11th annual Rock, Rattle and Drum Powwow celebrates Native American culture through dance, song, regalia


BENNINGTON — The bass and hollering of drums and native songs echoed off of the buildings across from the Vermont Veterans' Home this weekend during the 11th annual Rock, Rattle & Drum Powwow.

More than 100 people attended the cultural event on Saturday — despite intense rain and storm warnings — and most visited after the Bennington Battle Day Parade on Sunday. Folks with a variety of license plates gathered on the grounds in the humidity to watch dancers with extravagant regalia stomp to the beat and float in circles under a large white tent, the arena.

Each day Grand Entry started at 1 p.m. when the dancers and veterans would march into the arena and share a prayer and honoring ceremony with pow wow songs. The pow wow is a time for Native Americans to come together and celebrate their culture through song, dance and story telling. Roger Longtoe Sheehan, Chief of the Elno Tribe, played two songs to welcome everyone to Abenaki nation territory.

Several vendors from all over the country sold handmade jewelry, woodwork, clothing and accessories. A few local organizations set up shop as well.

The Southern Vermont Natural History Museum brought a raven, a red tail hawk, a barred owl, a screech owl, an American kestrel bird, a rabbit, turtle and a snake, which was a popular spot for children. It's the first year Mike Clough and Stacy Babb have showed at the powwow. Clough said the organization has been pushing education outreach for the past six years.

"A big part of this is to encourage people to go outside and hunt or bird watch," Clough said. "A lot of people here are interested in wildlife."

Clough said they enjoyed hanging out with the vendors' children during the morning hours. During the Grand Entry, Clough and Babb were telling people to go watch the performances.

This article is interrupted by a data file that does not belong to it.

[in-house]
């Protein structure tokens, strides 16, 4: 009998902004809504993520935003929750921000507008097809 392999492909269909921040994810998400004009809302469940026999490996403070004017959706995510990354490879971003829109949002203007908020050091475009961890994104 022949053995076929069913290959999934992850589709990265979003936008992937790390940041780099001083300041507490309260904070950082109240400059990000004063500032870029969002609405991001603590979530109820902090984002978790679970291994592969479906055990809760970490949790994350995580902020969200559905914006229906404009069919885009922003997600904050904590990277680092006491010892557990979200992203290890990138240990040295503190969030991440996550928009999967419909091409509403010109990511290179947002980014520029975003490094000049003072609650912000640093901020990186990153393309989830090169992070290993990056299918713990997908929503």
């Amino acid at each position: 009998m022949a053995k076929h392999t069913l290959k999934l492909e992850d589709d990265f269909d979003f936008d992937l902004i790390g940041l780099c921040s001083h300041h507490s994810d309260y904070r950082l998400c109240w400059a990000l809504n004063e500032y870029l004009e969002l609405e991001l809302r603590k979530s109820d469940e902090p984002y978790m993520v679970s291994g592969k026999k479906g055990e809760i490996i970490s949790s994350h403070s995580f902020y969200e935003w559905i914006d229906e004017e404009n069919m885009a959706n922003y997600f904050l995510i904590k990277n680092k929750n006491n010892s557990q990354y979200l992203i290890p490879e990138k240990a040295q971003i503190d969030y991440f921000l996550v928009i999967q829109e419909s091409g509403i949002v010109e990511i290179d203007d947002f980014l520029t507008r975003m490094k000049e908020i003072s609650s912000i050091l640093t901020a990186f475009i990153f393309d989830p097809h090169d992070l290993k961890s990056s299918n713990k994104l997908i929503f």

After Grand Entry, there was a blanket dance to collect donations to support the event, followed by an intertribal dance. Everyone was invited to dance in the arena, with the guidance of Head Man Dancer, Hector Rosa Lebeau, and his 20-year-old daughter and Head Woman Dancer, Kiana LeBeau. Hector Lebeau said that in past years, there are hundreds that participate in the social dances, but only a few did on Sunday. Co-director Fidel Moreno could be seen marching in place on the arena sidelines or in the social dances.

Families would occasionally stop the dancers if they were out of the arena to converse and get photos with them in their native outfits, most of which consisted of layers of feathers, colorful clothes and accessories made out of natural materials such as arrow heads or shells.

It was a first experience for Seth Bailey, Pauline Coorales and her 10-year-old son Logan.

"It's pretty cool," Bailey said. "I'm not Native American but I think my grandfather married someone who is."

"It looks really cool. They're unique," Logan Coorales said. "I actually learned about the [Native Americans] in Vermont in school."

Both pointed out the children's candy dance on the program that they were most excited for.

Near the entrance gate, the Veterans Outreach & Family Resource Center staff sat in the shade of their tent. Vietnam Veteran John Miner said the powwow is one of the group's fundraisers for the year.

"We've definitely made Bennington more aware of the veterans. You think people would know with the home here," he said. "It's cool to look at the native costumes and it's a great history lesson for kids."

— Makayla-Courtney McGeeney can be reached at (802)-447-7567, ext. 118.


If you'd like to leave a comment (or a tip or a question) about this story with the editors, please email us. We also welcome letters to the editor for publication; you can do that by filling out our letters form and submitting it to the newsroom.

Powered by Creative Circle Media Solutions